All of these decisions made your Commander Shepard feel unique to you, and the accumulation of all the world-changing decisions made your story feel unique to you as well. It was an ambitious way to approach story, and depending on who you ask it was either satisfying or sort of collapsed under its own weight in the third game.
Passports, paperwork and narrative
In the indie puzzle game Papers, Please, you are a border agent tasked with checking the paperwork of people trying to come into your country. If you make a mistake, you get paid less at the end of the day. At first glance, the story sounds barebones and the gameplay sounds tedious and kind of awful.
Real moral quandaries
But what Papers, Please does with this concept is nothing short of amazing. I won’t get too much into it because this is one you definitely need to play for yourself to fully appreciate, but each person that comes through your checkpoint has a story.
Sometimes it’s a husband who asks you to go easy on his wife, who is coming up next. When she comes through with slightly off paperwork, your decision is to let her through or not. And the consequences depend on how you play the game. If you had made a few mistakes earlier in the day, letting her pass could mean less money to feed your own family with. Or she could be a terrorist who will blow up the guards after she passes.
In Papers, Please, the story of the game is linked intimately through the gameplay of checking papers. Every decision you make is with the primary tools you use to play the game, and the game branches and has many different endings to allow for real impact on the narrative. This makes every decision you make, from time management of how thorough you are to the moral decisions like the example above incredibly interesting.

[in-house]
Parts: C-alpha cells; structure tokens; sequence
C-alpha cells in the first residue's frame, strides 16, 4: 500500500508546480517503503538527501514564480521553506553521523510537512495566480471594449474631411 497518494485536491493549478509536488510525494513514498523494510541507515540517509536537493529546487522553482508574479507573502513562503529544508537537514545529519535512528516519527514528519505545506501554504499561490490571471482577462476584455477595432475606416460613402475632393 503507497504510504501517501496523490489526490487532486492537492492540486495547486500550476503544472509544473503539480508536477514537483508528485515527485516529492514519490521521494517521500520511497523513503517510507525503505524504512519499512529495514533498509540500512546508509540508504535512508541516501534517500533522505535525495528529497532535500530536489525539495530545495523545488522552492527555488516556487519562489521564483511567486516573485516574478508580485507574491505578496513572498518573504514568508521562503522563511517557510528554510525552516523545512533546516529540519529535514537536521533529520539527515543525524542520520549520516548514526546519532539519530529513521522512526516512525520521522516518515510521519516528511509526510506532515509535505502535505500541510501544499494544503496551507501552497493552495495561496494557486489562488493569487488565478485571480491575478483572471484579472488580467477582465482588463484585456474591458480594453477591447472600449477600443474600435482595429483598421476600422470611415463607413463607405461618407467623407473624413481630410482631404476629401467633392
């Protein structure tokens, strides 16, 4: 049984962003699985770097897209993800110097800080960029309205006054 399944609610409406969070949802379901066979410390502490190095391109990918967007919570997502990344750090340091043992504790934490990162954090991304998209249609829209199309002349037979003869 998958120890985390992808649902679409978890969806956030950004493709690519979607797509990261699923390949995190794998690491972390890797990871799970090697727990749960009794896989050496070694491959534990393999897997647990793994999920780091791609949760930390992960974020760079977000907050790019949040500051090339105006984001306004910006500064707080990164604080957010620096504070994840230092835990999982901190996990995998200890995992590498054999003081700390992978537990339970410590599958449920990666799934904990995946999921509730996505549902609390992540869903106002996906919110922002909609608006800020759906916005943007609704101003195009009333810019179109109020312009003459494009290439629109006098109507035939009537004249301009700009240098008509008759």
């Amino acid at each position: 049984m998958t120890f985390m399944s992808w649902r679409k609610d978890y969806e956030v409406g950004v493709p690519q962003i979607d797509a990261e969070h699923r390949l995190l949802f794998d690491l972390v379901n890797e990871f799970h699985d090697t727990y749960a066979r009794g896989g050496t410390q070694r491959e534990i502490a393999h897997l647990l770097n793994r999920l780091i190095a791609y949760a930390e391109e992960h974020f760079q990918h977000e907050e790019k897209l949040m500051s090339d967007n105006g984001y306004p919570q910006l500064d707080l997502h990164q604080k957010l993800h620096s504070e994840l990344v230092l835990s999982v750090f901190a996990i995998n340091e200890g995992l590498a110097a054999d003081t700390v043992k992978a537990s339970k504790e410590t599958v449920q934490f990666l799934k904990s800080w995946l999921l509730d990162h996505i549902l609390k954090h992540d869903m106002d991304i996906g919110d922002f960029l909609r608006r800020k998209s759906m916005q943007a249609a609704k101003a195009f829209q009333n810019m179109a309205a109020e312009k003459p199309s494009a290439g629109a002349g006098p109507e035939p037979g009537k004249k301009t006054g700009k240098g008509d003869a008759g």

I’ve been to the mountain top
It’s rare for action games to incorporate their stories into gameplay because of how the player’s “decisions” operate in that genre of video game. Action game decisions come in a more abstract form like timing and reflexes. When and how to make a jump are split-second choices that don’t feel like a choice when they’re happening quickly and can be the hardest kinds of choices to work into a story.
That’s why indie platformer Celeste is so special.
In Celeste, the gameplay parallels the narrative, actively making you feel how the character Madeline feels during the story. In the story of Celeste, you play as Madeline as she climbs the titular mountain, which quickly becomes metaphor for her own mental health issues.
I get knocked down, but I get up again
Depression knocks Madeline down over and over again. And the difficult platforming will knock you down over and over again. But just as the player decides to keep trying, so does Madeline. As the player and the character both have to persevere to continue to climb the mountain, the level design shifts to echo how Madeline is feeling and makes the player feel the same way through gameplay.
Celeste, the setting, is a magical mountain and it causes Madeline to not just grapple with her depression but to face self-doubt, personal sabotage, issues of self-esteem and personal reflection. And through it all, the game is challenging the player in ways that mimic these issues. I have never seen a platformer mimic such personal issues through level design and what results is this elegant and beautiful connection between story and gameplay, both working together simultaneously to reinforce the other.
It’ll be a surprise! I’m thinking about a couple different things, so stay tuned!